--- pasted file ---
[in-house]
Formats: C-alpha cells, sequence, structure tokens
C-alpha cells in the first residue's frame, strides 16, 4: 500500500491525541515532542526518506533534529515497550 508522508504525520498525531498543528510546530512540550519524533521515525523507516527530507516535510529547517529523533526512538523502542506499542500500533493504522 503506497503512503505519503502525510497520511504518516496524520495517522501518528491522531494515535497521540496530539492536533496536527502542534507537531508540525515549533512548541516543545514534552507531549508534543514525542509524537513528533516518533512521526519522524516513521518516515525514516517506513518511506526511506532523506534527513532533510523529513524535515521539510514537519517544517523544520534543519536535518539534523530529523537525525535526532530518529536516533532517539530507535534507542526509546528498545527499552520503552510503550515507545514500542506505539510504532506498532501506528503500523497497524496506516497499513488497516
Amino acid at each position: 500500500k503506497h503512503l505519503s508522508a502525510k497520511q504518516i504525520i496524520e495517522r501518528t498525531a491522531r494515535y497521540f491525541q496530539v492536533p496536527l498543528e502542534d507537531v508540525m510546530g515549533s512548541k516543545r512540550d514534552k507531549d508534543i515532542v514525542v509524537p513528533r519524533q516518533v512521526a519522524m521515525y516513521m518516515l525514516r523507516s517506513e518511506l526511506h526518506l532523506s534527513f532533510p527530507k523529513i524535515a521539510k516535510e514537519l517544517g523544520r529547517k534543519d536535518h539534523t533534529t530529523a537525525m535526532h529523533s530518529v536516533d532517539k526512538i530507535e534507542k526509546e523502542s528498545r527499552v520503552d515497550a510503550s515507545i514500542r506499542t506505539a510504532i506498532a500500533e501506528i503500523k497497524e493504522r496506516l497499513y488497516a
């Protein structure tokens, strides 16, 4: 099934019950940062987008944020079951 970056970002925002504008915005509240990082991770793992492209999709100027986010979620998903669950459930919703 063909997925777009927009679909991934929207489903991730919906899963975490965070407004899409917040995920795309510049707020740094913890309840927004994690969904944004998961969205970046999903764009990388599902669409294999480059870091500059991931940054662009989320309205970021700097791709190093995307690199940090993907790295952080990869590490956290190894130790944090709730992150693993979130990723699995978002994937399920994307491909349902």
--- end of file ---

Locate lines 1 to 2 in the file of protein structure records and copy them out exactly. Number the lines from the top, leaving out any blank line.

[in-house]
Formats: C-alpha cells, sequence, structure tokens